Drowning Risk Prompts Biggest Ever Recall Of Backyard Pool Drain Covers
Drains in 1 million backyard pools may pose drowning risk, say feds.
May 26, 2011 — -- In its largest ever pool drain cover recall, the government's lead consumer watchdog has recalled almost 1 million pool and hot tub drain covers because of a drowning risk.
The Consumer Product Safety Commission said that pool owners should stop using dozens of different models made by eight different companies "immediately" because improper safety ratings mean the products "could pose a possible entrapment hazard to swimmers and bathers." The recall comes nine months after ABC News revealed that millions of backyard pool drain covers may have been improperly tested for safety and might pose entrapment risks.
"I want to make it clear that this recall announcement does not mean that one million drain covers will need to be replaced or repaired," said CPSC chair Inez Tenenbaum, who announced the massive recall Thursday during a pool safety event near San Diego, "[but] pool operators and homeowners should contact the maker of their drain covers to see what action, if any, is needed to make their individual pool or spa safe."
The models subject to recall were manufactured by A & A, Aquastar, Color Match, Custom Molded Products, Hayward Pool Products, Pentair Water Pool & Spa, Rising Dragon and Waterway, and were marked with the improper water flow rating. In a statement, the CPSC said the recall was undertaken with the cooperation of the manufacturers, and that "pool owners/operators and consumers who have one of the recalled pool or spa drain covers should immediately contact the manufacturer to receive a replacement or retrofit, depending on their make and model. "
Said Tenenbaum, "If you know or if your pool service company tells you that drain covers made by one of these manufacturers were installed in your pool or spa -- call them right away."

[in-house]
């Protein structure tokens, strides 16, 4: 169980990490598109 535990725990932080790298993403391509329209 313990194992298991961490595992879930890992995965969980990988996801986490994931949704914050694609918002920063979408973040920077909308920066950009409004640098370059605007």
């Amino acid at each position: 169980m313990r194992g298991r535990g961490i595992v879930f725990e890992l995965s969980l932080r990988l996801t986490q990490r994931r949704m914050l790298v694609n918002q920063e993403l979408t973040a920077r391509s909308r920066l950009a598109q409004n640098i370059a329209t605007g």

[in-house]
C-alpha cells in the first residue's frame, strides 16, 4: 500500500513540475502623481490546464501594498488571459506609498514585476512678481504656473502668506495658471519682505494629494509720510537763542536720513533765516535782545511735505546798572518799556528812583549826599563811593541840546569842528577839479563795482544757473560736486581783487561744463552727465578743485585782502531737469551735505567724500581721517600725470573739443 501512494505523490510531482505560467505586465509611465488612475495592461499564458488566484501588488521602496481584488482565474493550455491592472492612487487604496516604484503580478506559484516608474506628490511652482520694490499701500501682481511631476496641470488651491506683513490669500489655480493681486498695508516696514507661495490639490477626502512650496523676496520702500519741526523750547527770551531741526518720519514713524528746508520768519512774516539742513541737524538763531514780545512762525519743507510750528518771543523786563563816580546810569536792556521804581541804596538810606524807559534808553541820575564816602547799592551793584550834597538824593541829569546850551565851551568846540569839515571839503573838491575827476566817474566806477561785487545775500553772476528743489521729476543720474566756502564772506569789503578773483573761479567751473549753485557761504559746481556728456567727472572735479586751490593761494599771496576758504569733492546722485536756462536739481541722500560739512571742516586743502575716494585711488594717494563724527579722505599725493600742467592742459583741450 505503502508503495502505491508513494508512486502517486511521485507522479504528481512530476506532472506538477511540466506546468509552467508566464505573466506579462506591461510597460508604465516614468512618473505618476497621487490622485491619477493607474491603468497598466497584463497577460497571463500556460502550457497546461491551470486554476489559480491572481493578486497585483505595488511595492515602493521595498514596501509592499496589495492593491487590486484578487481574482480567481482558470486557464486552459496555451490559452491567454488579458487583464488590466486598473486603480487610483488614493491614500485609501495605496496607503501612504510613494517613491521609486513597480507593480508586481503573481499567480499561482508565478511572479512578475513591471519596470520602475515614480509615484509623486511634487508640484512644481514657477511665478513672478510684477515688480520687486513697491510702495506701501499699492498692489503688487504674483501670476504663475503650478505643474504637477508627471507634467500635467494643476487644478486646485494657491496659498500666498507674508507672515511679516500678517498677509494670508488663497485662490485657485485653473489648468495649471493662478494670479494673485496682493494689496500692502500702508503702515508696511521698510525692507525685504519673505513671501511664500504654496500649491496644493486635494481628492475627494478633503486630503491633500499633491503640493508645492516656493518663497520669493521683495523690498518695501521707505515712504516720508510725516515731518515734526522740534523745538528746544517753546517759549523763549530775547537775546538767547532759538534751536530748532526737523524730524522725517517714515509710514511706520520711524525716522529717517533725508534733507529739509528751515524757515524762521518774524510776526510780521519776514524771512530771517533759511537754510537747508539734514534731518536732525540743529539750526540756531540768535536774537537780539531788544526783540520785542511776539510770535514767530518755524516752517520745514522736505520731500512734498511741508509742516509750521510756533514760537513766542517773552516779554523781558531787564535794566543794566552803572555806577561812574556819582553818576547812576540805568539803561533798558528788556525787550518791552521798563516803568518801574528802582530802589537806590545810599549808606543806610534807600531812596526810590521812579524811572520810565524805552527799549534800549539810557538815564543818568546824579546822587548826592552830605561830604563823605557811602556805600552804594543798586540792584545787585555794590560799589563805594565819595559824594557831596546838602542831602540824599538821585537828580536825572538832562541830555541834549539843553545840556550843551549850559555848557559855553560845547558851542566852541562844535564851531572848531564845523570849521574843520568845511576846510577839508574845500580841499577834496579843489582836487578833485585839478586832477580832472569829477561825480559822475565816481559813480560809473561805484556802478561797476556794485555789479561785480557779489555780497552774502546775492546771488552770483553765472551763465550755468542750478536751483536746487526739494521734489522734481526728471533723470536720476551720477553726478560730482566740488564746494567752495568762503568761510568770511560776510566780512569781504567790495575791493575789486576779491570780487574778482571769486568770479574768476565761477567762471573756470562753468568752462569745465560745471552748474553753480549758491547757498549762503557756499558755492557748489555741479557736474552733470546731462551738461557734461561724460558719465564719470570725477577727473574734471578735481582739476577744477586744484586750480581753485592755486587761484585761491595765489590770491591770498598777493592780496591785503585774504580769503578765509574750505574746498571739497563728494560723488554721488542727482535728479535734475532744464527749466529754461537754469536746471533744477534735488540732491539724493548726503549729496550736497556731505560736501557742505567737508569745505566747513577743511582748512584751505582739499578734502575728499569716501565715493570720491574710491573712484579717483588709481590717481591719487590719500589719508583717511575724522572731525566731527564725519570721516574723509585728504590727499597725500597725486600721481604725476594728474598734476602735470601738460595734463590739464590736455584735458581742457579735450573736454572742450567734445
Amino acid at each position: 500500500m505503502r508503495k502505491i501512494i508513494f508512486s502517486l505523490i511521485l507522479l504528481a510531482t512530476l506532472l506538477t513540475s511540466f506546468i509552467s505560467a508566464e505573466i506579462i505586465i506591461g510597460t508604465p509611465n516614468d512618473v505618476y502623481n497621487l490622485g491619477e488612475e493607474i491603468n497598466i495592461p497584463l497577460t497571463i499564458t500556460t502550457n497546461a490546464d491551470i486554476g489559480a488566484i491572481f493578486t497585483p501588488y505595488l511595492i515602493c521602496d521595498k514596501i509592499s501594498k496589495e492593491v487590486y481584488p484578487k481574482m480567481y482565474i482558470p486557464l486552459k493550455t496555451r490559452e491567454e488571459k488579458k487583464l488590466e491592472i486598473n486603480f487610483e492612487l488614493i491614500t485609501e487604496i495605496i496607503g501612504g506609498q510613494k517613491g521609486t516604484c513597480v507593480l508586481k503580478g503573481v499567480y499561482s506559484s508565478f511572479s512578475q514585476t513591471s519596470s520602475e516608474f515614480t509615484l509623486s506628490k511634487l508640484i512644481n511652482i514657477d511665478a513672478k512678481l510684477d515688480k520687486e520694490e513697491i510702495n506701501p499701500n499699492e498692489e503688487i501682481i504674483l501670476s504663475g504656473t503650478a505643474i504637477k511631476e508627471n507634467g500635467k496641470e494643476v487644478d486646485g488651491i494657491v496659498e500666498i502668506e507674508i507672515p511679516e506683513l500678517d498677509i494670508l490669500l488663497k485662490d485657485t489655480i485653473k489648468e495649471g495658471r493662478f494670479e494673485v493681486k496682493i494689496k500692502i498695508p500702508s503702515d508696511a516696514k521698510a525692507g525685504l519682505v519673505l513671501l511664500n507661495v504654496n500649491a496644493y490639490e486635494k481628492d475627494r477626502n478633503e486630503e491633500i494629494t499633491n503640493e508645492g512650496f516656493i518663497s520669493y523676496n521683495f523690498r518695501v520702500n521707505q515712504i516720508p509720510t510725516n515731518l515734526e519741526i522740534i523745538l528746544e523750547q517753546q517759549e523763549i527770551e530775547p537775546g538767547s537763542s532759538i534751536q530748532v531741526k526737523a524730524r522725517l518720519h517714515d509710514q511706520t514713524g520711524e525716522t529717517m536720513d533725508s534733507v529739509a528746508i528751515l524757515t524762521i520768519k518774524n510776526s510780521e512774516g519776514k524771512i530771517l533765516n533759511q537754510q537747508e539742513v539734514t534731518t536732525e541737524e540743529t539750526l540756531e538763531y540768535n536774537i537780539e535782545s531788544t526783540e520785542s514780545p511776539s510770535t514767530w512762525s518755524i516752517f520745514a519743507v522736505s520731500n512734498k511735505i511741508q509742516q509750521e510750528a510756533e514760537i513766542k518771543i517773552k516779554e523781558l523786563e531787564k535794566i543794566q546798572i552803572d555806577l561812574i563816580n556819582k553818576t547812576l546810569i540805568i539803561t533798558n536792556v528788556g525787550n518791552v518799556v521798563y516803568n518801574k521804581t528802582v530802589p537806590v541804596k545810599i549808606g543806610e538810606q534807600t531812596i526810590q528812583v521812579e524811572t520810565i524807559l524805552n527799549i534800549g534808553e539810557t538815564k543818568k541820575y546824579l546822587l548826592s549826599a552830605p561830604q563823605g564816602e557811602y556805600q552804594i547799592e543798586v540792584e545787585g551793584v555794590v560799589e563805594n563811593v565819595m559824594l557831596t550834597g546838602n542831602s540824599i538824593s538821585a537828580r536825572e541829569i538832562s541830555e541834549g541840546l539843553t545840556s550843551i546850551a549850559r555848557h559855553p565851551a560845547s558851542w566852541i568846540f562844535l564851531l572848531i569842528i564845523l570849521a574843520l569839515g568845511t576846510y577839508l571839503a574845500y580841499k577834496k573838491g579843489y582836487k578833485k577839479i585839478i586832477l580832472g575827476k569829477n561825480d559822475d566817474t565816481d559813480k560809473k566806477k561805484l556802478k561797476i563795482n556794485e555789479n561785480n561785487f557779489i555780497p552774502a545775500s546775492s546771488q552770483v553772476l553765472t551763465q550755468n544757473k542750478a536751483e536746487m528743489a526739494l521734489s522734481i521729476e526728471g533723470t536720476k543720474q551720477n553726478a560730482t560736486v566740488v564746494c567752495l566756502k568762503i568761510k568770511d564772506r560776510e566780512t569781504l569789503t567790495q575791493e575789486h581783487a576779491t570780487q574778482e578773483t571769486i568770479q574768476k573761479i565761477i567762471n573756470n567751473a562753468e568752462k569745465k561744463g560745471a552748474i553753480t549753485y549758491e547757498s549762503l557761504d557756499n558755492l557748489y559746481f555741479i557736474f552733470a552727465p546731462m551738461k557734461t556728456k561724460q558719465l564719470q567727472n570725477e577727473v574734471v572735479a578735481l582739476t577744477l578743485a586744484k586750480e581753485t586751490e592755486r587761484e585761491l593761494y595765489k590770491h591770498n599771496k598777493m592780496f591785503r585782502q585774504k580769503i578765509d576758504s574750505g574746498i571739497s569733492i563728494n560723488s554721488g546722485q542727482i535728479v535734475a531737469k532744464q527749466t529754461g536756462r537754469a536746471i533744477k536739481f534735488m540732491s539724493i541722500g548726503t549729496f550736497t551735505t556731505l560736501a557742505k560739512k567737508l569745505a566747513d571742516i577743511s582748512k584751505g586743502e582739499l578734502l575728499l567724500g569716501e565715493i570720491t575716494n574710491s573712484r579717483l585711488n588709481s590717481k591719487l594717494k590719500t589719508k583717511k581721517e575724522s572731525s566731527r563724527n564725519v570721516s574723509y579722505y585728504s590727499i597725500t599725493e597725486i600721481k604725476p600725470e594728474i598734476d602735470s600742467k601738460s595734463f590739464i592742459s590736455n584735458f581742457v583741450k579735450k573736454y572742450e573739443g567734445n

Is Your Pool Drain Cover Being Recalled? READ the list of recalled drain covers here.
The vacuum effect in pool drains is powerful enough to hold swimmers, especially children, to the bottom of a pool. Contact between human skin and a flat pool drain can create suction equal to hundreds of pounds of pressure.
At least 11 people are known to have died from entrapment from heavy suction by pool drains since 1999, including 7-year-old Virginia Graeme Baker, whose death by drain entrapment in 2002 spurred the passage of a pool safety law named for her five years later. The Virginia Graeme Baker Pool and Spa Safety Act created stricter anti-suction standards for pool drain products.
Nancy Baker, mother of Virginia Graeme Baker, applauded the CPSC's drain cover recall. "If it results in having these drain covers recalled and having the safer covers put in place that are now in compliance with the law, then it's fulfilling the intent of what we set out to do when we got the law passed," said Baker. Baker was present when her daughter died by pool drain entrapment. "It's very important that pool drains are safer because I have seen firsthand the horrible effects of what happens and lived with the aftermath of what happens if they're unsafe."
The CPSC says it is not aware of any drain entrapment deaths in the U.S. so far in 2011. Last December, a 33-year-old Missouri man died in a hot tub drain entrapment incident at a resort in the Bahamas.
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